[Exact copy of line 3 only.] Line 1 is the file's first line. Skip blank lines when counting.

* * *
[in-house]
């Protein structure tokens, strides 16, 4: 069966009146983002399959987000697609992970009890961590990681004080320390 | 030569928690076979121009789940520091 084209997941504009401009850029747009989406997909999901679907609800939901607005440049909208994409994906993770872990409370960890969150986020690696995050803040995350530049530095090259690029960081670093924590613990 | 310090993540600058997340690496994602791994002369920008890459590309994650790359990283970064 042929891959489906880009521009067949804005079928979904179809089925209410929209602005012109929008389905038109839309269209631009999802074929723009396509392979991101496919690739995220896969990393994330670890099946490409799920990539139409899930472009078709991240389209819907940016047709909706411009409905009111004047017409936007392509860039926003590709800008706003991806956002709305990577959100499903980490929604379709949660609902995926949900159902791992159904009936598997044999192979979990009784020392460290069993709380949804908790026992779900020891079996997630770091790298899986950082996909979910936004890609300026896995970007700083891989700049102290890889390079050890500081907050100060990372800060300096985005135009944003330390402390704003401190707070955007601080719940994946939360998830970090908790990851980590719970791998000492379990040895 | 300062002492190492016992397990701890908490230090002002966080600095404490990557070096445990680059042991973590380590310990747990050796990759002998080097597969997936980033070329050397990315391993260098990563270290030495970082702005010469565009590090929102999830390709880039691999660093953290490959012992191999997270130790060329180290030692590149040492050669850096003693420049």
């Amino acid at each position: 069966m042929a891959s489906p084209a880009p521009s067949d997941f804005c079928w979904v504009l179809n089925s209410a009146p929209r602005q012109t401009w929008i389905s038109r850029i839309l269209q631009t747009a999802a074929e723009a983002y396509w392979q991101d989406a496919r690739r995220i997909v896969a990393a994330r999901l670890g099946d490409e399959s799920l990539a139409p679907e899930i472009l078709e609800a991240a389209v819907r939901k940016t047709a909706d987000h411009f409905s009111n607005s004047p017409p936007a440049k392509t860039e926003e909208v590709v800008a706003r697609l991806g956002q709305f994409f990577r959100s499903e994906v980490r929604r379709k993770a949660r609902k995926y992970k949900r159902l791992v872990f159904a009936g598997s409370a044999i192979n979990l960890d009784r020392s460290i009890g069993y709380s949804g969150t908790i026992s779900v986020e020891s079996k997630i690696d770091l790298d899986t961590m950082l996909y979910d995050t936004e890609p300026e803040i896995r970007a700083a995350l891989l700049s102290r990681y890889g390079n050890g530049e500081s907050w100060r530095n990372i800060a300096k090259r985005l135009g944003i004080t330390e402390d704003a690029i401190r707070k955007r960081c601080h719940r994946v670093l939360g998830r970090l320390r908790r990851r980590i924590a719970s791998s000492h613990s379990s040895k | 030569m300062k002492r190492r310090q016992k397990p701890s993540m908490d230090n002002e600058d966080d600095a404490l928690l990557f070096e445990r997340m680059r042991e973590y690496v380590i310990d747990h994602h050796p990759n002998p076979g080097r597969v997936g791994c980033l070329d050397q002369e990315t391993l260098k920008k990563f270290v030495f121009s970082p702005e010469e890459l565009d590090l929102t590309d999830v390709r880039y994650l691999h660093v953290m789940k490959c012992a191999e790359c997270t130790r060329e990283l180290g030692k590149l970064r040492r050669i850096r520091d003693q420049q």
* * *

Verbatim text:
């Amino acid at each position: 069966m042929a891959s489906p084209a880009p521009s067949d997941f804005c079928w979904v504009l179809n089925s209410a009146p929209r602005q012109t401009w929008i389905s038109r850029i839309l269209q631009t747009a999802a074929e723009a983002y396509w392979q991101d989406a496919r690739r995220i997909v896969a990393a994330r999901l670890g099946d490409e399959s799920l990539a139409p679907e899930i472009l078709e609800a991240a389209v819907r939901k940016t047709a909706d987000h411009f409905s009111n607005s004047p017409p936007a440049k392509t860039e926003e909208v590709v800008a706003r697609l991806g956002q709305f994409f990577r959100s499903e994906v980490r929604r379709k993770a949660r609902k995926y992970k949900r159902l791992v872990f159904a009936g598997s409370a044999i192979n979990l960890d009784r020392s460290i009890g069993y709380s949804g969150t908790i026992s779900v986020e020891s079996k997630i690696d770091l790298d899986t961590m950082l996909y979910d995050t936004e890609p300026e803040i896995r970007a700083a995350l891989l700049s102290r990681y890889g390079n050890g530049e500081s907050w100060r530095n990372i800060a300096k090259r985005l135009g944003i004080t330390e402390d704003a690029i401190r707070k955007r960081c601080h719940r994946v670093l939360g998830r970090l320390r908790r990851r980590i924590a719970s791998s000492h613990s379990s040895k | 030569m300062k002492r190492r310090q016992k397990p701890s993540m908490d230090n002002e600058d966080d600095a404490l928690l990557f070096e445990r997340m680059r042991e973590y690496v380590i310990d747990h994602h050796p990759n002998p076979g080097r597969v997936g791994c980033l070329d050397q002369e990315t391993l260098k920008k990563f270290v030495f121009s970082p702005e010469e890459l565009d590090l929102t590309d999830v390709r880039y994650l691999h660093v953290m789940k490959c012992a191999e790359c997270t130790r060329e990283l180290g030692k590149l970064r040492r050669i850096r520091d003693q420049q």